Language and Sustainable Development Webinar Series

This webinar series brings together leading researchers to highlight the breadth of innovative language-based research being conducted in relation to sustainable development. The aims of the series are to 1) showcase the ways in which language/linguistics can contribute towards sustainable development and 2) provide practical guidance for linguists who might want to get involved in this type of research.

This series will

  • Highlight the linguistic work being done within the GCRF landscape
  • Discuss the challenges and opportunities of working within interdisciplinary North/South collaborations
  • Discuss specific issues related to language-based research and how to address these
  • Discuss processes of researching multilingually
  • Provide practice steps for successful projects
  • Suggest what direction should be taken for the objectives and impact of future research

Schedule

Our first run of scheduled talks has now ended. Thank you too all of the speakers and participants who joined us for the first series. We will be organising another series of talks in Winter 2020.

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Previous webinars

17th July 12 Noon BST – Dr Wine Tesseur & Dr Enida Friel
You can view a recording of this talk here

Translation as empowerment: Languages, sustainable development & academic-NGO collaboration
This talk will mainly revolve around NGO-academic collaboration by discussing the features, challenges and opportunities of a collaborative research project between a postdoctoral researcher (Dr Wine Tesseur, Dublin City University) and an Irish humanitarian NGO, GOAL (represented by Dr Enida Friel, Head of GOAL’s Monitoring, Evaluation, Accountability and Learning team). The project investigates the role of translation in the work of GOAL and other NGOs, and particularly looks at how translation can be a tool for empowerment (e.g. by providing access to information and enabling people’s voices to be heard).

In this talk, Dr Tesseur and Dr Friel will discuss:

  • the background of the project, type of funding and how the collaboration was set up
  • why language and translation matter in the work of NGOs (or how to pitch your research)
  • GOAL’s role in the research and how the collaboration is unfolding
  • a reflection on the challenges and opportunities of NGO-academic collaboration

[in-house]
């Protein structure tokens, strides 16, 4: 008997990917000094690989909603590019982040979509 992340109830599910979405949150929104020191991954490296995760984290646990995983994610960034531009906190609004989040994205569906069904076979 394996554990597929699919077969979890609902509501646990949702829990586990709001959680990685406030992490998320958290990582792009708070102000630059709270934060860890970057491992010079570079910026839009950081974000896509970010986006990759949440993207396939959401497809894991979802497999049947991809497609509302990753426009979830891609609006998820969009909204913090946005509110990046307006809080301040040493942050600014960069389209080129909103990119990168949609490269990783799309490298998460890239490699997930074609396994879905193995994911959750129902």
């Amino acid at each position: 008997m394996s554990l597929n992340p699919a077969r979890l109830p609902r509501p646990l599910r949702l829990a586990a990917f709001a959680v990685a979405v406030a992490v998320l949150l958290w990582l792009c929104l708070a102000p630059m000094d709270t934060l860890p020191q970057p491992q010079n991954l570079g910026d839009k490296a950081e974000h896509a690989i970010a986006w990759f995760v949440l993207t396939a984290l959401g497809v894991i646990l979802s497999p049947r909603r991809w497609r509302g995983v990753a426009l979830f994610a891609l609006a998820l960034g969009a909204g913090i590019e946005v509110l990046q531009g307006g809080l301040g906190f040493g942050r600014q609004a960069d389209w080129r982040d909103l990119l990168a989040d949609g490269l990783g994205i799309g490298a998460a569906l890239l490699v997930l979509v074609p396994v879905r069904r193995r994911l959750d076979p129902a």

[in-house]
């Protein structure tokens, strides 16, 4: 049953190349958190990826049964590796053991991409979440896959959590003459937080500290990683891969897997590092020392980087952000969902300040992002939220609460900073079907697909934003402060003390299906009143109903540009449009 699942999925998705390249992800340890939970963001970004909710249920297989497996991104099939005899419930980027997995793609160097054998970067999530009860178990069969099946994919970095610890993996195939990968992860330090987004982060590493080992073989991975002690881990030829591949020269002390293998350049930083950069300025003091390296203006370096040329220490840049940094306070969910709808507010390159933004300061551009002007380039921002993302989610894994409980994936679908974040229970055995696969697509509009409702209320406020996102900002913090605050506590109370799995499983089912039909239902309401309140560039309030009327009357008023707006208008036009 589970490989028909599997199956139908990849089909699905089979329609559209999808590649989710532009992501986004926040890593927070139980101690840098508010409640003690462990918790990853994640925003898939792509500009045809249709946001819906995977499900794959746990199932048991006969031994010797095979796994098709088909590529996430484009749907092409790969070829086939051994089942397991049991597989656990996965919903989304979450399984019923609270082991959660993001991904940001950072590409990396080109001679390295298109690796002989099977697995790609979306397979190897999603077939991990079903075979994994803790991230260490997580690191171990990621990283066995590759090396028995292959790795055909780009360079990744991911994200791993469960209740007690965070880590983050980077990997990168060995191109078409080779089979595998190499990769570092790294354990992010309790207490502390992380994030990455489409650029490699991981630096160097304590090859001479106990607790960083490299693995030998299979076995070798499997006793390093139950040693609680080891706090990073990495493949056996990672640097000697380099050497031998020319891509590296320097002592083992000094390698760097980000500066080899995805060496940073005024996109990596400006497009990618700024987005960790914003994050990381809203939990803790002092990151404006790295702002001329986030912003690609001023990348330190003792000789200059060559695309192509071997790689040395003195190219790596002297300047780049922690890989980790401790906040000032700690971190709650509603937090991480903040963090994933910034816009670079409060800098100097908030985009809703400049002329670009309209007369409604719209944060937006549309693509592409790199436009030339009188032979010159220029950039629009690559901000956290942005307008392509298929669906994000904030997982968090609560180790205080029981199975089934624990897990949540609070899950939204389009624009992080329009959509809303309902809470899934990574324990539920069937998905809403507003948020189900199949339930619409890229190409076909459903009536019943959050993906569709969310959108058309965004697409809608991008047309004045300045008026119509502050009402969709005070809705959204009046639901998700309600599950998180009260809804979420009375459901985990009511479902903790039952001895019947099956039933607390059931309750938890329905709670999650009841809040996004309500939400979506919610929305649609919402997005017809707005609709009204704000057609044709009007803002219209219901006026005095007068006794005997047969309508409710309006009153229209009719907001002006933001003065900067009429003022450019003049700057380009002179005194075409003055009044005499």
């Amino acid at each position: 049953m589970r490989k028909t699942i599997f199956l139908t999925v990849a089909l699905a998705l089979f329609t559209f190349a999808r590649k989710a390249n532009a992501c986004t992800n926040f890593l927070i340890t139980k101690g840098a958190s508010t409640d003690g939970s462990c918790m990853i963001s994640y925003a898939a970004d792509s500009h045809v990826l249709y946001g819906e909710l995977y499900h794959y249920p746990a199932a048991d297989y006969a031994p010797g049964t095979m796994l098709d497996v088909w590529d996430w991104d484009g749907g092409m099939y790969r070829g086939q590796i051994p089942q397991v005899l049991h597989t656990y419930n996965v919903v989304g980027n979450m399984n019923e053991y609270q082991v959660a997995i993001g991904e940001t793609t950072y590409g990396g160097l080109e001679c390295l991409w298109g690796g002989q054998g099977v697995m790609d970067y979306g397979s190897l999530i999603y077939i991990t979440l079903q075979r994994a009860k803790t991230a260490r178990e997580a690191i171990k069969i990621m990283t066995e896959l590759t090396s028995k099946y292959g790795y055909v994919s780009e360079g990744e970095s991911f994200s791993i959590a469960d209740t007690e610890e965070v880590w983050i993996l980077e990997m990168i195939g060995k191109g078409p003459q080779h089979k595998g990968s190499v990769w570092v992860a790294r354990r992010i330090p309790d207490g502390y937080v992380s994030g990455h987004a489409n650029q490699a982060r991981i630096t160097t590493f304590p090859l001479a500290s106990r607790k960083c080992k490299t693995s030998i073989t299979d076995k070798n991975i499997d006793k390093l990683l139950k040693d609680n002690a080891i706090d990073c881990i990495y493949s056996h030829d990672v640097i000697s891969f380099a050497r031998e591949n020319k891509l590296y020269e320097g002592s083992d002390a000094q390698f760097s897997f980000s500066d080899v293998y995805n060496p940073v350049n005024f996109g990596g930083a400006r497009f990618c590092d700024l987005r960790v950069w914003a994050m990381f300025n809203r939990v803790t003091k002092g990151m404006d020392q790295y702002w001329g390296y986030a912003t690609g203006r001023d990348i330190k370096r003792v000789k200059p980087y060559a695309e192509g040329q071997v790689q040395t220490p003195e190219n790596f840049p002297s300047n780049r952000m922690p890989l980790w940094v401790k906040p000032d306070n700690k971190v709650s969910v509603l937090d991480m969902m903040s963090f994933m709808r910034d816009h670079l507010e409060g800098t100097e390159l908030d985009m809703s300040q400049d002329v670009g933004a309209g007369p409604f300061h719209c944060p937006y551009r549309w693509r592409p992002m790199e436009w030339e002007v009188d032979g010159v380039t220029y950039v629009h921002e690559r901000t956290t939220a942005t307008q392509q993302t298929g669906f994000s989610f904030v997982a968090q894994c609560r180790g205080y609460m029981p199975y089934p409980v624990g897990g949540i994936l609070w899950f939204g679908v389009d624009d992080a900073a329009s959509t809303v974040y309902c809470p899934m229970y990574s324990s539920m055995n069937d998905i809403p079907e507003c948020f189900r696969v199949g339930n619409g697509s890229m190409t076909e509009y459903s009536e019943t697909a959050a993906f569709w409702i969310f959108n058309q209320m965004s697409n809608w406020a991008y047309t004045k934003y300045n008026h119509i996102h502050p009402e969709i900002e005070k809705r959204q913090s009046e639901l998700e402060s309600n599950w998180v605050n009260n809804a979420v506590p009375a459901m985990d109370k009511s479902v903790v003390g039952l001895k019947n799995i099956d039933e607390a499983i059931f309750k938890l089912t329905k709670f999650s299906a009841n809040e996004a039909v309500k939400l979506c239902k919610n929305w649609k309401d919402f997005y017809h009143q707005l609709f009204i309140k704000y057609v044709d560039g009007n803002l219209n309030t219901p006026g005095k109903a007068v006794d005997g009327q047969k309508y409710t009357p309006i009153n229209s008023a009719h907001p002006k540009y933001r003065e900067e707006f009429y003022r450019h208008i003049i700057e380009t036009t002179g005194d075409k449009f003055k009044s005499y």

31st July 12 Noon BST – Prof Paul Kerswill & Mrs Margaret Ismaila
You can view a recording of this talk here

Mitigating social and environmental harm through Participatory Theatre: a case study from artisanal and small-scale gold mining in Ghana
In our talk, we will reflect on our experiences setting up an interdisciplinary study combining environmental science, participatory theatre, sociolinguistics and development – using both qualitative and quantitative methods. The focus is on artisanal and small-scale gold mining (ASGM) in Ghana, a major industry employing over a million people, but causing widespread environmental, social and health-related harms.

Our current project builds on the results of an earlier, equally interdisciplinary one by the same team, which looked at the issues arising from ASGM in the round, using environmental data, focus groups, historical records, and ‘scenario mapping’ by which people are invited to imagine their ideal future. This time, we are attempting to create a positive impact on local people, based on what we learnt from the earlier study.

We decided to use Participatory Theatre (PT), a methodology that involves the generation of a play by local people who are invited to take up issues of concern to them. The play is guided by a facilitator until a final, though still flexible, form is arrived at. Audience engagement is central, and allows for judgements to be openly expressed of the rights and wrongs of particular actions; from this, a reflective approach to the issues emerges among the participants and audience.

While this method has been widely used across Africa in HIV/AIDS campaigns, our focus is on the harmful effects of ASGM. The aim is to bring about changes in people’s conceptualisation of ASGM and its risks. These subjective changes may lead to changes in individual behaviour that are generated bottom-up and therefore ‘owned’.

Because the small towns where we will operate are multilingual, language choice will be highlighted in the play, thus encouraging actors to assume particular (often their own) identities.